# How to estimate Relative Risks in Multivariate Binary Logistic Regression Models, instead of Odds Ratios?

All software programs I have tried report only odds ratios (ORs) for binary logistic regression predictors (as exponential of the betas).

I am interested to know how can I compute the relative risk (RR) from a binary logistic regression model?

My reason is that RRs (besides ORs) would make my variables more understandable. Also I see many journals (even many of the top ones) confuse these two, and I want to hopefully have a good report with scientific merit, and not repeating previous mistakes.

I found some methods over the net (which I have not tried yet). Here and Here for example.

However in a forum, I saw some experts had opposed reporting RRs for logistic regressions. For example:

"It is incorrect to use the relative risk as a measure of association in a logistic regression. The measure of association in a logistic regression is the odds ratio. The odds ratio is an approximation of the relative risk. The approximation becomes progressively better as the disease becomes progressively rarer. Regardless of whether the disease is rare or not, inferences drawn from a logistic regression are valid. Please do not report a logistic regression using relative risk. It is not correct to do so." --John Sorkin

Or

"I am curious why one would want risk ratios. Unlike odds ratios, they are not interpretable without reference to the base risk. For example a risk ratio of 2 cannot possibly apply to anyone with a starting risk exceeding 1/2." --Frank Harrell

So my questions are:

1. Is it a good way to estimate RR for binary logistic regression? Or do you agree with the above quotes, disagreeing with RR for logistic regressions?
2. Could you please let me know why, if you agree or disagree?
3. Do you know of any implemented algorithms (e.g., a macro or an R function) which can do it without needing to manually computing it?
• Here's a link that describes how it's done in SAS: ats.ucla.edu/stat/sas/faq/relative_risk.htm – Jeremy Miles Jul 23 '13 at 22:23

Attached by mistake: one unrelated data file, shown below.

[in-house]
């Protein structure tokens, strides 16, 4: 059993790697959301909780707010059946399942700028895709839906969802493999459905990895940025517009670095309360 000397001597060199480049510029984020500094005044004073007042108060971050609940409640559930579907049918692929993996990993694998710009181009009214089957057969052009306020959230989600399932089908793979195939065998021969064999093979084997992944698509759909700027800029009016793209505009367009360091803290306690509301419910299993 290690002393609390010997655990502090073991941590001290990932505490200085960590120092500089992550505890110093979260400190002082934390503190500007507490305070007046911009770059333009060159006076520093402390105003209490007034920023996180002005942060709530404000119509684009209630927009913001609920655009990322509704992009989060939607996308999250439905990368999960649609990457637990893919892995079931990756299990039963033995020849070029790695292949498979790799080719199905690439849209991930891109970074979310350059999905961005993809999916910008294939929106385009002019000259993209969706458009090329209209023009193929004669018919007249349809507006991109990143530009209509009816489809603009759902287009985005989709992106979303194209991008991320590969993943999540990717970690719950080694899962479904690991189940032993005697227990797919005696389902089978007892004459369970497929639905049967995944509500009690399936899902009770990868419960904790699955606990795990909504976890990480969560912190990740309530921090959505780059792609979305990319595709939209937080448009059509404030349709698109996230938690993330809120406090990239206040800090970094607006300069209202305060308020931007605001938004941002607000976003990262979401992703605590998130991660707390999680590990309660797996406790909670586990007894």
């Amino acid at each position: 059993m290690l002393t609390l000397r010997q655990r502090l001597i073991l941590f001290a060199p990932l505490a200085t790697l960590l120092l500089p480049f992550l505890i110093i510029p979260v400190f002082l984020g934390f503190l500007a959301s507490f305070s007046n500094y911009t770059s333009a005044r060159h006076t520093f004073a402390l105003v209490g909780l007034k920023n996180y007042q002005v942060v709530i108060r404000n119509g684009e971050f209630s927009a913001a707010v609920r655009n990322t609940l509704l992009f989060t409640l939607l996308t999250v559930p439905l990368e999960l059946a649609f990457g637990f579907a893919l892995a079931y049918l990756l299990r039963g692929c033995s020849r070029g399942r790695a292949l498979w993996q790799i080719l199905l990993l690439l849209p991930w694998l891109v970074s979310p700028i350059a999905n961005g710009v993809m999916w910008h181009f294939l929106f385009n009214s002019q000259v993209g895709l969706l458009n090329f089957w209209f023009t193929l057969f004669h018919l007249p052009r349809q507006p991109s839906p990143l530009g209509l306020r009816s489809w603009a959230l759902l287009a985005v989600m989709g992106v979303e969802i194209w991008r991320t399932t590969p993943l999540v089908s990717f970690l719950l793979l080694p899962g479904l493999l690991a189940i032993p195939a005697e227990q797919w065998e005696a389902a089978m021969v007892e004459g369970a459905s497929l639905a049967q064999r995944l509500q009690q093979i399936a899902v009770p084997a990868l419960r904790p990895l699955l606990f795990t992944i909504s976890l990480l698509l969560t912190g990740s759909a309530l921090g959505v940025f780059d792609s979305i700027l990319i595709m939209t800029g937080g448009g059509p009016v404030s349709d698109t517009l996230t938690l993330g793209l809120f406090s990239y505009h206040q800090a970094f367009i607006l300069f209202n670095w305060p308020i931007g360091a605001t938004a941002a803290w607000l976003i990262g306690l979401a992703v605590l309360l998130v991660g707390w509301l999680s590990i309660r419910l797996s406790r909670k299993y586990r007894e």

• Since I wrote one on of the quotes I agree with it :-) . I can't see why you would want a measure that is a function of all the other variables and must be shown as a graph instead of a number. – Frank Harrell Jul 23 '13 at 23:00
• Frank, the reason I am tempted to use RR is that it is more conservative than OR, and also it is the true effect size of risk and likelihood, AFAIK. Besides, I am totally fine with graphing RRs (I graph my ORs as well), so that is good again for me. :) – Vic Jul 23 '13 at 23:30
• RRs are not the "true effect size of risk" and are incapable of being constant. It is not more conservative, it just estimates a different quantity. RRs are at odds with the logistic model (pun intended). – Frank Harrell Jul 24 '13 at 0:33
• Many thanks dear frank. I am confused as my information is now contradicting... However, I think I would go with OR. But if you are still curious for a reason to compute RR as well, it can be that CONSORT requires both OR and RR. :) – Vic Jul 24 '13 at 15:40

Here is more or less the replication of the SAS example mentioned in the comments to the question.

library("sas7bdat")
sapply(1:ncol(eyestudy),function(z)summary(eyestudy[,z]))
for(i in c(2:3))eyestudy[,i]<-as.factor(eyestudy[,i])

tabfq=with(eyestudy, table(carrot, lenses))
prop.table(tabfq, 1)
#OR =  (32/17)/(21/30)  = 2.69
#RR =   (32/49)/(21/51)  = 1.59
(OR=tabfqm[1,2]/tabfqm[1,1]/(tabfqm[2,2]/tabfqm[2,1]))
(RR=tabfqm[1,2]/tabfqm[1,3]/(tabfqm[2,2]/tabfqm[2,3]))

#logit
summary(ml1)
exp(-coefficients(ml1)) #OR
exp(-cbind(coef(ml1), confint(ml1)))
(ml10 <- glm(lenses~1, data=eyestudy,family =binomial(link = "logit")))
anova(ml10, ml1, test="Chisq")

#log
summary(ml2)
exp(-coefficients(ml2)) #RR
exp(-cbind(coef(ml2), confint(ml2)))

#poisson